The first part in a fantasy duology.


Publication year: 2006
Format: print
Page count: 485
Publisher: Bantam Spectra

A young girl has been abandoned to live alone in the palace gardens. People, including her parents, believe that she’s a demon because she has a strange birth mark: the flesh around her eyes and her eyelids are deep indigo-black. Then one of the Sultan’s small sons meets her in the garden and she tells him that the dark birth mark is actually very dense writing and she starts to tell the boy the stories.

The book is split into the book of the Steppe and the book of the Sea. Each one has a different framing story and in each one, there are stories within the stories. In the book of the Steppe, a young Prince has left the Palace in search of adventure. He stumbles upon a cottage and since he’s hungry, he kills one of the geese. That’s, of course, a terrible mistake. The old woman who lives in the cottage turns out to be… not what you’d expect. Each person the prince meets has a story to tell and often that storyteller also tells the tale of another person, or other five people. In the second book, a young orphan girl has to weave nets for a living. It’s cold work and to keep her company an older woman, also a net-waver tells Snow her story and another stories, as well. Those are the starting points of the books. The stories are interconnected.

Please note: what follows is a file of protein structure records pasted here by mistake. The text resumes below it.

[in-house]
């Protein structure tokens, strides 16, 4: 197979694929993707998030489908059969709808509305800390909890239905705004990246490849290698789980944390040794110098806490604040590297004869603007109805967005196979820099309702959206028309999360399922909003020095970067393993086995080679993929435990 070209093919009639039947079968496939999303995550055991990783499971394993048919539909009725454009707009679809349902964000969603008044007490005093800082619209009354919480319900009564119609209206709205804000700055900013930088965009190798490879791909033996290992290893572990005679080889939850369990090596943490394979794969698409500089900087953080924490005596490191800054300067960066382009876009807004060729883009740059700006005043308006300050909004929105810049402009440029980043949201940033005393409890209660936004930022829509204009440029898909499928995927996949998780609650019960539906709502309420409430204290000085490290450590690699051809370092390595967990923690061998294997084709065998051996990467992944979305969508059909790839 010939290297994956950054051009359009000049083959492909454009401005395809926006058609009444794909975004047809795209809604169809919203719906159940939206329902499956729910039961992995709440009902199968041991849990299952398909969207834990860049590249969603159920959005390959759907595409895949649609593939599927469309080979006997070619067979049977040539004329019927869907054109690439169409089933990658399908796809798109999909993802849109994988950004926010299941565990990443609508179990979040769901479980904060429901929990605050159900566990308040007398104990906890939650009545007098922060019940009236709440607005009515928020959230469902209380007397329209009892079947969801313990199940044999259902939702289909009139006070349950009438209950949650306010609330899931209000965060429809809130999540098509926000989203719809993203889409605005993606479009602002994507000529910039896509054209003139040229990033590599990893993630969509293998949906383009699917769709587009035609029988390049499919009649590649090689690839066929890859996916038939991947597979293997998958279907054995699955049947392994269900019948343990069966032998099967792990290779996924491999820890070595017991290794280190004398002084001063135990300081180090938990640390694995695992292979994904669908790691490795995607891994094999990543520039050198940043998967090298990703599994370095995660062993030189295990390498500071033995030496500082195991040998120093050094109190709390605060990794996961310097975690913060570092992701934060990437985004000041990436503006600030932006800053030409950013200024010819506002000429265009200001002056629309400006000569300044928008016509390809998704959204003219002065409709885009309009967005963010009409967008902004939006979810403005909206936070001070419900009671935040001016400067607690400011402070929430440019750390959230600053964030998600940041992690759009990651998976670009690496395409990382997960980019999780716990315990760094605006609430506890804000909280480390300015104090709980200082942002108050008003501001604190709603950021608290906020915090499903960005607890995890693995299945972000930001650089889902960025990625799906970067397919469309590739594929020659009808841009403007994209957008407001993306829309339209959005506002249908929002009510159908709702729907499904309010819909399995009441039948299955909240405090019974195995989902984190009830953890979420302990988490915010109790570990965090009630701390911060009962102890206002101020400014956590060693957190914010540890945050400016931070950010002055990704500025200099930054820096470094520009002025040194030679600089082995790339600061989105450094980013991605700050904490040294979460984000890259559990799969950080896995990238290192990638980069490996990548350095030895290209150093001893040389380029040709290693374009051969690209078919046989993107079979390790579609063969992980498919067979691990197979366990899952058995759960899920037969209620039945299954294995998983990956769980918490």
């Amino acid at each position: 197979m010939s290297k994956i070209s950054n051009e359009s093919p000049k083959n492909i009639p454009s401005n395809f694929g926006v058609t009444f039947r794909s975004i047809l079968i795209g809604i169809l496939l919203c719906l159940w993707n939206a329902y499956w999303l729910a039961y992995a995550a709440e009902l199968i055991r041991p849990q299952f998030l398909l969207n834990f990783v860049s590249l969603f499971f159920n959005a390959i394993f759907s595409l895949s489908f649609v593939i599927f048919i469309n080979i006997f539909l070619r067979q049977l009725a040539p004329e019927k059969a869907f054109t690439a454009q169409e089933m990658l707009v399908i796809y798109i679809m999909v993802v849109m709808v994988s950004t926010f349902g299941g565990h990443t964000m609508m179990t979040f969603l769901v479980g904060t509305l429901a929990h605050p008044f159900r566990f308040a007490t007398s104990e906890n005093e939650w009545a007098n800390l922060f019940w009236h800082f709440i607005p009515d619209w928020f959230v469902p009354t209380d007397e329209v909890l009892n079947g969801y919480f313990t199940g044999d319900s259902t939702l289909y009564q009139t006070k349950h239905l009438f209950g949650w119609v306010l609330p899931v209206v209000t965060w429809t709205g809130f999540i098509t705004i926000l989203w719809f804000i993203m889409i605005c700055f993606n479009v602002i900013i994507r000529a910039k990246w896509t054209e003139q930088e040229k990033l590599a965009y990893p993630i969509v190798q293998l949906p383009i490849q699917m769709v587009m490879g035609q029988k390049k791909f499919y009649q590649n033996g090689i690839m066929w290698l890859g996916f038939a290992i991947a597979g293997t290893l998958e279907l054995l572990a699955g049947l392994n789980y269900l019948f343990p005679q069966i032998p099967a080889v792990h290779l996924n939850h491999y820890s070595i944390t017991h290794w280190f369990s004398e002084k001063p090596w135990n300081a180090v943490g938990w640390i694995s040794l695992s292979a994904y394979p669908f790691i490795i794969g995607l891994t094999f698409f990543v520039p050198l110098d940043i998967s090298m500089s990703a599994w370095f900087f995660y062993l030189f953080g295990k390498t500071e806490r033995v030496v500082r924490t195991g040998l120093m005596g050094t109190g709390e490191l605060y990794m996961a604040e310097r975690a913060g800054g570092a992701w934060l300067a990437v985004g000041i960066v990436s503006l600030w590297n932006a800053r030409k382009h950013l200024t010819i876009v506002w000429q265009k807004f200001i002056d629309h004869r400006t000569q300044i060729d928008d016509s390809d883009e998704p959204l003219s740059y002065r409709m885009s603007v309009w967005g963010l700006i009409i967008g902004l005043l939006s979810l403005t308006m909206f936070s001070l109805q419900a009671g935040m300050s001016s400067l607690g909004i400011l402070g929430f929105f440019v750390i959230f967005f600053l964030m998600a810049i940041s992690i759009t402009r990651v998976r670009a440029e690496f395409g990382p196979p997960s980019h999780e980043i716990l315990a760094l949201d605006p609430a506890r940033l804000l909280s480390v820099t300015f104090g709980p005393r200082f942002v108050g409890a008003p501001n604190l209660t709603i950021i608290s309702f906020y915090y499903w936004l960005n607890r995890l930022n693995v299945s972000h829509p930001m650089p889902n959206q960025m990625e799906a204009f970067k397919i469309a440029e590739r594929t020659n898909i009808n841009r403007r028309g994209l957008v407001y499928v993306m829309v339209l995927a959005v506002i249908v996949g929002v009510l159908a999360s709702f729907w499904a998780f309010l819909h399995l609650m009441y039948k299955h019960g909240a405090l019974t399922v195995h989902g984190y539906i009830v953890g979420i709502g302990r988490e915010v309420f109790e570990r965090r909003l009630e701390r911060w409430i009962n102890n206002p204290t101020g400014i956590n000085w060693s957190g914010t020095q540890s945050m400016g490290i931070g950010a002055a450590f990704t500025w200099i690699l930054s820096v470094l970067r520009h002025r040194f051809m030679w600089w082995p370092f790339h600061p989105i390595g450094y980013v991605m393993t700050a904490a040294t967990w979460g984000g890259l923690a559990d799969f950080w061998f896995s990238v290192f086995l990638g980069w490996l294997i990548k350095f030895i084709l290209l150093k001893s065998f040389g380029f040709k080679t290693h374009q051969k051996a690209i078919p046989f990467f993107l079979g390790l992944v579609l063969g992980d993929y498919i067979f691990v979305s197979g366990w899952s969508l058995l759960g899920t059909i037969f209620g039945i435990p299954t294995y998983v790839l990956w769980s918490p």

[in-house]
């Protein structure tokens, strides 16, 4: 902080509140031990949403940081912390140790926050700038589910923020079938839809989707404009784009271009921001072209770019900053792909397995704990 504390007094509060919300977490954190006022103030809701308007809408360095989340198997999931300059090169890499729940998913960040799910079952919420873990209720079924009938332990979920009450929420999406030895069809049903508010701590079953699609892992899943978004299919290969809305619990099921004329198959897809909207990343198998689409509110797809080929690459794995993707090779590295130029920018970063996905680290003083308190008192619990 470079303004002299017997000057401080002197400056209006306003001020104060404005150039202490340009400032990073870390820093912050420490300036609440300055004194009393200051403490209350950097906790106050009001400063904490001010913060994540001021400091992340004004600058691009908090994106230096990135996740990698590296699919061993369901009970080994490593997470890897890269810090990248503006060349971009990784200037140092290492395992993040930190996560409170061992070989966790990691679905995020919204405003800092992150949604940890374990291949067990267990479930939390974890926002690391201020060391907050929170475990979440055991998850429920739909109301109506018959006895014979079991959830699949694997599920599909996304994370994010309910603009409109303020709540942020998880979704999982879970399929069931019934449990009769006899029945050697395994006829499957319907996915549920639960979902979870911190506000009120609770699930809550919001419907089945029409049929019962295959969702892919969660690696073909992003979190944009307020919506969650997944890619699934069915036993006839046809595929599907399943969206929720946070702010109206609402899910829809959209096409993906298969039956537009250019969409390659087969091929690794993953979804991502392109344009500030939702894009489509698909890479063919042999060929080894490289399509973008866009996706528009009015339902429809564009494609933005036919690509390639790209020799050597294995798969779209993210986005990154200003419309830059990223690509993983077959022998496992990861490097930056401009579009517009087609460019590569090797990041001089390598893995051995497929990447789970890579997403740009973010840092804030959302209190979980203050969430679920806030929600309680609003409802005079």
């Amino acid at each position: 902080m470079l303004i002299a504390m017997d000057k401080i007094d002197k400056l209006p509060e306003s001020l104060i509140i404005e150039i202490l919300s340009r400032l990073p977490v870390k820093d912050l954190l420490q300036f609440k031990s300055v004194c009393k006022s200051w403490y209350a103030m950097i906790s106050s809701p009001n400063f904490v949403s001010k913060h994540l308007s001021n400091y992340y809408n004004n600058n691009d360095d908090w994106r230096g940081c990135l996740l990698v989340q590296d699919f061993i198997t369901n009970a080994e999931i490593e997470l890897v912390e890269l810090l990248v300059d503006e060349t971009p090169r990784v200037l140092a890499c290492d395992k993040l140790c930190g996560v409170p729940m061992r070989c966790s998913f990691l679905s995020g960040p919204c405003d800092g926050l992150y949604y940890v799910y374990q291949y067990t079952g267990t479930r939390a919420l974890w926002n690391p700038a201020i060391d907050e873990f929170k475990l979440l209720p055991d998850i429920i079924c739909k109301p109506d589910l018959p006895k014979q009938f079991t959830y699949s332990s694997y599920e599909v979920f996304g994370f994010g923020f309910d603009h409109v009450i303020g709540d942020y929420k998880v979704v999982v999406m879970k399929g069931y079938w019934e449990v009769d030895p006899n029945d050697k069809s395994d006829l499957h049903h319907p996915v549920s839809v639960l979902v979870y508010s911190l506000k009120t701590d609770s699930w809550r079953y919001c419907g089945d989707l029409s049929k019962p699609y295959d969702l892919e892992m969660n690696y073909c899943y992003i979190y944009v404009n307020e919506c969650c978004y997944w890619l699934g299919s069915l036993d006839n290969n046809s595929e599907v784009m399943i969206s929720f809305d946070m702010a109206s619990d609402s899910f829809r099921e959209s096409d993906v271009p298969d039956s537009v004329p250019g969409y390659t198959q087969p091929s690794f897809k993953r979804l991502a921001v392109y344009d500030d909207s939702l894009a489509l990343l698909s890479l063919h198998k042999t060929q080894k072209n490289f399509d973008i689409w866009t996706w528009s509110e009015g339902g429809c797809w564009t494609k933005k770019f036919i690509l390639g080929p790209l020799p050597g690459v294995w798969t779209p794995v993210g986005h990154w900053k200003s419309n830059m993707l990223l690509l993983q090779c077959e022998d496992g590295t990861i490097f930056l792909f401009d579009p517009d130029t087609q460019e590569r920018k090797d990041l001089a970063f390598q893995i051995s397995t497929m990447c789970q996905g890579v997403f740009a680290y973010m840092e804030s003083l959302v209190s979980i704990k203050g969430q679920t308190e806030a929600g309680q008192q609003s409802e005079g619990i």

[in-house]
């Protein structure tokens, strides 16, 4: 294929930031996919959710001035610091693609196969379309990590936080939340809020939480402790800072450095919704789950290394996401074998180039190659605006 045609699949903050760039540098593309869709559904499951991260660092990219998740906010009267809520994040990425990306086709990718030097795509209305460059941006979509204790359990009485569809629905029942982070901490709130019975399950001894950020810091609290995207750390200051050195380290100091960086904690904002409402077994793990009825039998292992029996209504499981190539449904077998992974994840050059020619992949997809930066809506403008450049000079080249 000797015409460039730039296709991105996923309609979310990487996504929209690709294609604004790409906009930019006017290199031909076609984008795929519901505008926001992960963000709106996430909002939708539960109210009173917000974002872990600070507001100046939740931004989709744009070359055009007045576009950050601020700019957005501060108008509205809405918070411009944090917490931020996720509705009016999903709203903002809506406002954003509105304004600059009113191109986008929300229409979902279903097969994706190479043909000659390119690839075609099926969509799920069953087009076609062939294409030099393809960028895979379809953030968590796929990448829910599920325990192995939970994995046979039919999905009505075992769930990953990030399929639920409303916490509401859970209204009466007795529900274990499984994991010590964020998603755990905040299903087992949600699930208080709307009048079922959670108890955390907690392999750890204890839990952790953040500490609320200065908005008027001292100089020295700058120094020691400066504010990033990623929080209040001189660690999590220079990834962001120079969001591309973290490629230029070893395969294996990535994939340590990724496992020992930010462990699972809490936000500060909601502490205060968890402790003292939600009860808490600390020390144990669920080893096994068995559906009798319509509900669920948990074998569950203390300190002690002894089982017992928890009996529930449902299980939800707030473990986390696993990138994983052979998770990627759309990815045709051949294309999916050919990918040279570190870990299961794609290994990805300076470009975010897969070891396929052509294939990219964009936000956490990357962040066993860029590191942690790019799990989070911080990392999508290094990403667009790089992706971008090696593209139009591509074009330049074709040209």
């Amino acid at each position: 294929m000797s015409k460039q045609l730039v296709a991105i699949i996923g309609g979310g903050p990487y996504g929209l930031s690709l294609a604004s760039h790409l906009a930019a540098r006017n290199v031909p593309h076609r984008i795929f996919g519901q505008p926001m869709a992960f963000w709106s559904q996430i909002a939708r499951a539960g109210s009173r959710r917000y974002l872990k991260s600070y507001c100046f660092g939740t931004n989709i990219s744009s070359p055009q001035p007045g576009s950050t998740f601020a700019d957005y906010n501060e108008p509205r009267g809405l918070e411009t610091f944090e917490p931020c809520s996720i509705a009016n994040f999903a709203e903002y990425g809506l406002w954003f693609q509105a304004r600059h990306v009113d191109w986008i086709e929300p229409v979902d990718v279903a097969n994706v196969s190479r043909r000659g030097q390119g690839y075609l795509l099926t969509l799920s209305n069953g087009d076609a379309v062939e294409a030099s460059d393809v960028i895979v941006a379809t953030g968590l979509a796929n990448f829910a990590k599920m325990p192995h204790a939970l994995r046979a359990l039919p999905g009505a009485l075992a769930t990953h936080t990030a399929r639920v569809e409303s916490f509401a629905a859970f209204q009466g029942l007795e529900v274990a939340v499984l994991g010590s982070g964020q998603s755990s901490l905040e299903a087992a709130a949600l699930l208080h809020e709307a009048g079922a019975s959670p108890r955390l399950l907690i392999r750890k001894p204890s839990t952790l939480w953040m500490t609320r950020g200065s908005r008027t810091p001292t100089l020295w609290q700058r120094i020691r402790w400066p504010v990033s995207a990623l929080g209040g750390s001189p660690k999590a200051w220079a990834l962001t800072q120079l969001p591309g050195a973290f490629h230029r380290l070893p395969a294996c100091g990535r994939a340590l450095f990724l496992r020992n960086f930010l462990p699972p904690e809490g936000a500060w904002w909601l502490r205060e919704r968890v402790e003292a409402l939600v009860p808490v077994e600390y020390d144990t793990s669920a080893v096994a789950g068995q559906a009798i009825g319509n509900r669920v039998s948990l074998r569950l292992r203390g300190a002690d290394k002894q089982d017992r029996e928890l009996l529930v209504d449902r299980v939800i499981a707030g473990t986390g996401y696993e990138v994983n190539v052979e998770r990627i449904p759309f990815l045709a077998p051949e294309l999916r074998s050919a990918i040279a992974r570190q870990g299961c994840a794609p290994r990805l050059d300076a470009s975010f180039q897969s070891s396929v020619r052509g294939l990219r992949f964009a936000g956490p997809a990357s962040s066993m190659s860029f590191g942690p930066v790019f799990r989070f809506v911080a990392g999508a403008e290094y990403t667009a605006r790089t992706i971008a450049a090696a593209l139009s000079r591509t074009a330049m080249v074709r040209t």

The book has talking bears, griffins, and pirates. It has horse gods and living stars. Lovely tales and horrifying tales. Many myths and archetypal characters are turned inside out.

The book is illustrated by Michael Kaluta and the pictures are a great complement to the stories.

Absolutely wonderful read.

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